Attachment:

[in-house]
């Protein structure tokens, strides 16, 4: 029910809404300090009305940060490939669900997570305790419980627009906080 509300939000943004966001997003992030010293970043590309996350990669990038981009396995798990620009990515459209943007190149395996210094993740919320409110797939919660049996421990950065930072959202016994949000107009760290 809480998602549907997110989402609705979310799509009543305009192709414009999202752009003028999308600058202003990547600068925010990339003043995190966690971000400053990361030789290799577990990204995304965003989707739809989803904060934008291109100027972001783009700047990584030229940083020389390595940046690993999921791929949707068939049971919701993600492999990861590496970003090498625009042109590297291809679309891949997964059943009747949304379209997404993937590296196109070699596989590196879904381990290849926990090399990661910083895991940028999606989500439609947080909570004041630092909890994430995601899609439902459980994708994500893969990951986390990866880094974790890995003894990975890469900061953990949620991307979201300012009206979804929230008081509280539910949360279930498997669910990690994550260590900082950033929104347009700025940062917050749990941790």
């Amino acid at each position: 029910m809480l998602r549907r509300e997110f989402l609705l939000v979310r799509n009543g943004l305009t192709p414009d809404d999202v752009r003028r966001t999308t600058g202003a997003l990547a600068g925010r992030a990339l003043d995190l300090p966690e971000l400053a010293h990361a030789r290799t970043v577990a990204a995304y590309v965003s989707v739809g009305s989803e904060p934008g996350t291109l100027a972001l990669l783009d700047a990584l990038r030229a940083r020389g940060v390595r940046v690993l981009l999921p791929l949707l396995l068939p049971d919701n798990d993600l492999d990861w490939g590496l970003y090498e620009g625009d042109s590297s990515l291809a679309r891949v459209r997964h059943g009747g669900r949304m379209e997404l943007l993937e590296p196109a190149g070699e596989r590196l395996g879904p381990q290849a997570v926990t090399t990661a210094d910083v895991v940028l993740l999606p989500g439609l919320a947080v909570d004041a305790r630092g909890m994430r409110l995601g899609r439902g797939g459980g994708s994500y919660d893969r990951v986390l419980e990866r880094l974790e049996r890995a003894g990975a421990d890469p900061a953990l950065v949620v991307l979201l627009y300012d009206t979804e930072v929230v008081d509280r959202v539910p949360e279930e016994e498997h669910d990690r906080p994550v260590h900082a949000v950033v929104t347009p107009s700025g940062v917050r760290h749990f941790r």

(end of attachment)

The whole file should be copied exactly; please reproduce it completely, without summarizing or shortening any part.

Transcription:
[in-house]
């Protein structure tokens, strides 16, 4: 029910809404300090009305940060490939669900997570305790419980627009906080 509300939000943004966001997003992030010293970043590309996350990669990038981009396995798990620009990515459209943007190149395996210094993740919320409110797939919660049996421990950065930072959202016994949000107009760290 809480998602549907997110989402609705979310799509009543305009192709414009999202752009003028999308600058202003990547600068925010990339003043995190966690971000400053990361030789290799577990990204995304965003989707739809989803904060934008291109100027972001783009700047990584030229940083020389390595940046690993999921791929949707068939049971919701993600492999990861590496970003090498625009042109590297291809679309891949997964059943009747949304379209997404993937590296196109070699596989590196879904381990290849926990090399990661910083895991940028999606989500439609947080909570004041630092909890994430995601899609439902459980994708994500893969990951986390990866880094974790890995003894990975890469900061953990949620991307979201300012009206979804929230008081509280539910949360279930498997669910990690994550260590900082950033929104347009700025940062917050749990941790």
């Amino acid at each position: 029910m809480l998602r549907r509300e997110f989402l609705l939000v979310r799509n009543g943004l305009t192709p414009d809404d999202v752009r003028r966001t999308t600058g202003a997003l990547a600068g925010r992030a990339l003043d995190l300090p966690e971000l400053a010293h990361a030789r290799t970043v577990a990204a995304y590309v965003s989707v739809g009305s989803e904060p934008g996350t291109l100027a972001l990669l783009d700047a990584l990038r030229a940083r020389g940060v390595r940046v690993l981009l999921p791929l949707l396995l068939p049971d919701n798990d993600l492999d990861w490939g590496l970003y090498e620009g625009d042109s590297s990515l291809a679309r891949v459209r997964h059943g009747g669900r949304m379209e997404l943007l993937e590296p196109a190149g070699e596989r590196l395996g879904p381990q290849a997570v926990t090399t990661a210094d910083v895991v940028l993740l999606p989500g439609l919320a947080v909570d004041a305790r630092g909890m994430r409110l995601g899609r439902g797939g459980g994708s994500y919660d893969r990951v986390l419980e990866r880094l974790e049996r890995a003894g990975a421990d890469p900061a953990l950065v949620v991307l979201l627009y300012d009206t979804e930072v929230v008081d509280r959202v539910p949360e279930e016994e498997h669910d990690r906080p994550v260590h900082a949000v950033v929104t347009p107009s700025g940062v917050r760290h749990f941790r």